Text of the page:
'Gazetteer of the Persian Gulf. Vol I. Historical. Part IA & IB. J G Lorimer. 1915'  (339/1782)
The record is made up of 2 volumes (1624 pages). It was created in 1915. It was written in English. The original is part of the British Library: India Office The department of the British Government to which the Government of India reported between 1858 and 1947. The successor to the Court of Directors. Records and Private Papers.
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neutrality. Saiyid Sa'id, disregarding an offer of British mediation,
soon afterwards made a descent on the island of Muharraq ; but he was
driven again to bis ships; with heavy loss. The feebleness of the Bahrain
principality, however, continued to invite aggression by its stronger
The serious Red Sea case, constituting as it did a warning of the
extent to which piracy might be expected to spread if it were allowed to
flourish unchecked in the Persian Gulf Historically used by the British to refer to the sea area between the Arabian Peninsula and Iran. Often referred to as The Gulf or the Arabian Gulf. , led to an unconditional demand for
reparation being made on the Qasimi Shaikh, at the end of November
1816, under orders from the Government of India. The demand was
presented by the Resident in the Gulf, who took with him to Ras-al-
Khaimah one vessel of the Royal Navy and three of the East India
Company's marine, but it was rejected by the Shaikh with such obstinacy
and even insolence that the Resident was provoked, though no coercive
action was sanctioned by his instructions, to undertake an immediate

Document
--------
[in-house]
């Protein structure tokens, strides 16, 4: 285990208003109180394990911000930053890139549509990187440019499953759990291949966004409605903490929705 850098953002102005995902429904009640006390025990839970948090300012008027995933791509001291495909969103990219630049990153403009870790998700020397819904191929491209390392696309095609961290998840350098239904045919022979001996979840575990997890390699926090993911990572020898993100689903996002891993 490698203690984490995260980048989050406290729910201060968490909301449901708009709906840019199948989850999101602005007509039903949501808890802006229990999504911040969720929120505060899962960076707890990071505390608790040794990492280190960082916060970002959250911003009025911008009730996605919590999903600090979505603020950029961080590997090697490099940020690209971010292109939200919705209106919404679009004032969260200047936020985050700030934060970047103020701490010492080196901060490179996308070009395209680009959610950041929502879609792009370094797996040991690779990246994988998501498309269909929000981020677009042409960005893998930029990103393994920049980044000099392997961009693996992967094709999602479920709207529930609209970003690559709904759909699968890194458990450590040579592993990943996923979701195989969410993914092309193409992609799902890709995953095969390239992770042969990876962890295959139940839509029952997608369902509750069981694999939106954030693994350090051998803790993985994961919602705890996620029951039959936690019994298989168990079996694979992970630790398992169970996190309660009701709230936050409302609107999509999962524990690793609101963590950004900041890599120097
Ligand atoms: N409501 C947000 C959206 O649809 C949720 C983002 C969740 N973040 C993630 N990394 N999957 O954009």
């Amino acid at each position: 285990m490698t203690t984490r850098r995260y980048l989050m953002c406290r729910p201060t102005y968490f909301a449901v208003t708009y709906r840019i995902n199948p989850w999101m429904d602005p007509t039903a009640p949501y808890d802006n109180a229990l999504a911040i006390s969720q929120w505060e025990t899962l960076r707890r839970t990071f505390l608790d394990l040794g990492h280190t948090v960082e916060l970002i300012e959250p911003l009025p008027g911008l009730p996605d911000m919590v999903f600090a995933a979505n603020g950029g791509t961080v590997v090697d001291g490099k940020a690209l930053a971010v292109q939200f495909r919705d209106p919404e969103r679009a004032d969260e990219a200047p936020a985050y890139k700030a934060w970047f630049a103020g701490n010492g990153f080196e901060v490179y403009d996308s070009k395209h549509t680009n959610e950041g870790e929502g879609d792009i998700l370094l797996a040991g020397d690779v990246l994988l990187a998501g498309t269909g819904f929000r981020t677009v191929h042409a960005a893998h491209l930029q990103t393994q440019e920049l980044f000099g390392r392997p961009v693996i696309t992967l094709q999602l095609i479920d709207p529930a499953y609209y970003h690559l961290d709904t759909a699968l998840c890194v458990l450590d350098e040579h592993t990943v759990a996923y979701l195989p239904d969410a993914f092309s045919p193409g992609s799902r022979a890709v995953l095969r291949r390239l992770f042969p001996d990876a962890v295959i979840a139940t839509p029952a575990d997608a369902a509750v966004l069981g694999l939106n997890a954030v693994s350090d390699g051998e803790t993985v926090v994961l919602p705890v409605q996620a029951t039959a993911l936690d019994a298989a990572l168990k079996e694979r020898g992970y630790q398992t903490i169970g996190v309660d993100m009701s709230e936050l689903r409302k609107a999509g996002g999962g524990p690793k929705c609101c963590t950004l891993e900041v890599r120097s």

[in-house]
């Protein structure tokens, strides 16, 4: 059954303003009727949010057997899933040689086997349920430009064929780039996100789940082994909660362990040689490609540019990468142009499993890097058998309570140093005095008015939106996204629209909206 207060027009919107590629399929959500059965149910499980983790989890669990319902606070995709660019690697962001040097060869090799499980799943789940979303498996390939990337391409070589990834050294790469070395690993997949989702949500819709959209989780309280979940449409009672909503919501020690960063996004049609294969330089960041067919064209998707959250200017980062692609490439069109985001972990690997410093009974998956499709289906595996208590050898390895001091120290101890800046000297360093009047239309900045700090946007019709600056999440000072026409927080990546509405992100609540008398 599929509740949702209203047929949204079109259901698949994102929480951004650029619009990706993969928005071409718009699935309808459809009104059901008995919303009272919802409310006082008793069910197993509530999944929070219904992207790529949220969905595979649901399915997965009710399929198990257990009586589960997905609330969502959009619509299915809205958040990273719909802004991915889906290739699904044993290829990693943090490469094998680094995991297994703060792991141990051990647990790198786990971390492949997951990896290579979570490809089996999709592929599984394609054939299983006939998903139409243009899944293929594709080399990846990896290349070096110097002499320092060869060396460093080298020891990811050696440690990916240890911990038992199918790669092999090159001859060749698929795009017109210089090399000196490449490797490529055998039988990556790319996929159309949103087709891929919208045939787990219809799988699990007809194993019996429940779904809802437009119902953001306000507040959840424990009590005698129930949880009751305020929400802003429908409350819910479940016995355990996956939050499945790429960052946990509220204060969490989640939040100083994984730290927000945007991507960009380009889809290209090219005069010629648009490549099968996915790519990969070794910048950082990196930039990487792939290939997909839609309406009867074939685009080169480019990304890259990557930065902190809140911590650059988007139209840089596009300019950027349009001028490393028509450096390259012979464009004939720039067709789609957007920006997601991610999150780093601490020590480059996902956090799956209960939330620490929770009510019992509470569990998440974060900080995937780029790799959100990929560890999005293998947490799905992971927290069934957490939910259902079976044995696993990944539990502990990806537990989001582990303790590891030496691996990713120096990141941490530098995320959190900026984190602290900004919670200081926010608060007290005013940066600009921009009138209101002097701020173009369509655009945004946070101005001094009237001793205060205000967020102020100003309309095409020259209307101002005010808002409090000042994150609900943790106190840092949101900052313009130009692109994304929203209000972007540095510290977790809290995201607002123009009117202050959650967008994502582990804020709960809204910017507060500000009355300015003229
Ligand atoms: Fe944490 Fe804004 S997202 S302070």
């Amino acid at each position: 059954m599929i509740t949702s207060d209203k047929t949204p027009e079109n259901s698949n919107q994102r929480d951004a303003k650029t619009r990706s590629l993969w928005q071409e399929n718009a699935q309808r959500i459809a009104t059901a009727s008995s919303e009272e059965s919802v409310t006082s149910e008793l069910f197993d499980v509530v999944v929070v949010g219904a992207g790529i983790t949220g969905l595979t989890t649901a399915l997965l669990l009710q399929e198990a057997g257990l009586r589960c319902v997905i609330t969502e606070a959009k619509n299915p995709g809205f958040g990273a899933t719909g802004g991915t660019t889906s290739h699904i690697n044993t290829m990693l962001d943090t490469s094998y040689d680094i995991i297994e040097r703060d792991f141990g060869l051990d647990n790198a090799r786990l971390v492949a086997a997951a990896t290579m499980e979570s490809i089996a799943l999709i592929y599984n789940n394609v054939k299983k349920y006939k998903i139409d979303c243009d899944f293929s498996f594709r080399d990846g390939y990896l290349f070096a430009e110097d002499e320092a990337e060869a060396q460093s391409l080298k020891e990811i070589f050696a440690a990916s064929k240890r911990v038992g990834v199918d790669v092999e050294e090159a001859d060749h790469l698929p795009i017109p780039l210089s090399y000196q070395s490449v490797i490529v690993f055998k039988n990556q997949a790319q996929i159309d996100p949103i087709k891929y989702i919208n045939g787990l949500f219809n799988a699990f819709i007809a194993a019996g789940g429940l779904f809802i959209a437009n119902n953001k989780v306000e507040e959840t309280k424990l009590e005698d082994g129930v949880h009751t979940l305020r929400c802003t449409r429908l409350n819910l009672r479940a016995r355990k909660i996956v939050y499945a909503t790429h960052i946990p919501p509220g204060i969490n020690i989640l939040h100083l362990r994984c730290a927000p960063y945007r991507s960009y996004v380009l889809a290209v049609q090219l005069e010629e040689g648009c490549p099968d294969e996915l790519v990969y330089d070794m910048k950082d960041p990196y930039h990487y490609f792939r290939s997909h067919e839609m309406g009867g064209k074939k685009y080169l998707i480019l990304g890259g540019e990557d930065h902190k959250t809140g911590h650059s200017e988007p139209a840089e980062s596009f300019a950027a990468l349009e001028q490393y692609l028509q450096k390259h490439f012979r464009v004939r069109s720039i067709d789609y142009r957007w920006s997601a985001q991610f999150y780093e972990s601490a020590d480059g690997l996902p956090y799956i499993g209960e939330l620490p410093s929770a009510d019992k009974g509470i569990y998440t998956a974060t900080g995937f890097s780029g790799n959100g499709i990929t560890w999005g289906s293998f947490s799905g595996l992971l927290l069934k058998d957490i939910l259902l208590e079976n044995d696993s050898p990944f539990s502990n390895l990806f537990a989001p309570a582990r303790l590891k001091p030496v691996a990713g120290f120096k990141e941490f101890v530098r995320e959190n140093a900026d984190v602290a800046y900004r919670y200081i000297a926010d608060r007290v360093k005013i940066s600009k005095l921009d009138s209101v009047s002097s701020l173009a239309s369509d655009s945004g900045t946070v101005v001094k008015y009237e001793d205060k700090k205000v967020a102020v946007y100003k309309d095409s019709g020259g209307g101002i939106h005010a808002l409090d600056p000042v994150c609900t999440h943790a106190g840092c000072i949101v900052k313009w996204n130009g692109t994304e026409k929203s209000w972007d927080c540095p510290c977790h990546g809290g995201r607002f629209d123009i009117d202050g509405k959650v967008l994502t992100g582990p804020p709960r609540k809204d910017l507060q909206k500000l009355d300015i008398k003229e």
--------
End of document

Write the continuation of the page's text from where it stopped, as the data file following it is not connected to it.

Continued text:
naval attack upon Ras-al-Khaimah. This enterprise, however, wh'.oh
was carried out on the Ist December 1816, resolved itself into a futile
long-range cannonade, and was abandoned without any advantage having
been obtained. Two vessels were then sent with demands for satisfaction
to the ports of Sharjah, Lingeh and Charak, where it is probable that they
met with no greater success than had attended the visit of the whole
squadron to Ras-al-Khaimah, The marauding fleet of Ras-al-Khaimah
alone consisted at this time of about 60 large vessels, and the piratical
ports of Sharjah, Rams, Lingeh and Charak boasted some 40 others of a
smaller size: of all these a great proportion were constantly at sea, and
they were frequently sighted by the British cruisers, which however were
seldom able to come up with them on account of their superior sailing
The demonstration against Ras-al-Khaimah was not, perhaps,
altogether without effect: at any rate there was a diminution during
the next two years in the number of attacks committed by the Qawasim
upon British vessels. Towards the end of 1817, however, a Qasimi
fleet raided Shaikh Shu^aib Island, and threatened ^Asalu, Kangun, and
Daiyir in such a manner as to cause a serious panic at Bushehr; and
about the same time the Qawasim captured two native ships off "i Q )
oesides the " Mustapha," an Arab vessel under British colours and
command, at a point only 70 miles from Bombay. At the end of IB 18
the Last India Company's cruiser ^ Antelope" in a spirited action
fought with considerable risk to herself, saved the Sultan of Oman's ship
Rahmany and a Baghlah from capture by a group of Qasimi vessels
About this item
Theses two volumes make up Volume I, Part IA and Part IB (Historical) (pages i-778 and 779-1624) of the Gazetteer of the Persian Gulf Historically used by the British to refer to the sea area between the Arabian Peninsula and Iran. Often referred to as The Gulf or the Arabian Gulf. , ’Omān and Central Arabia (Government of India: 1915), compiled by John Gordon Lorimer and completed for press by Captain L Birdwood.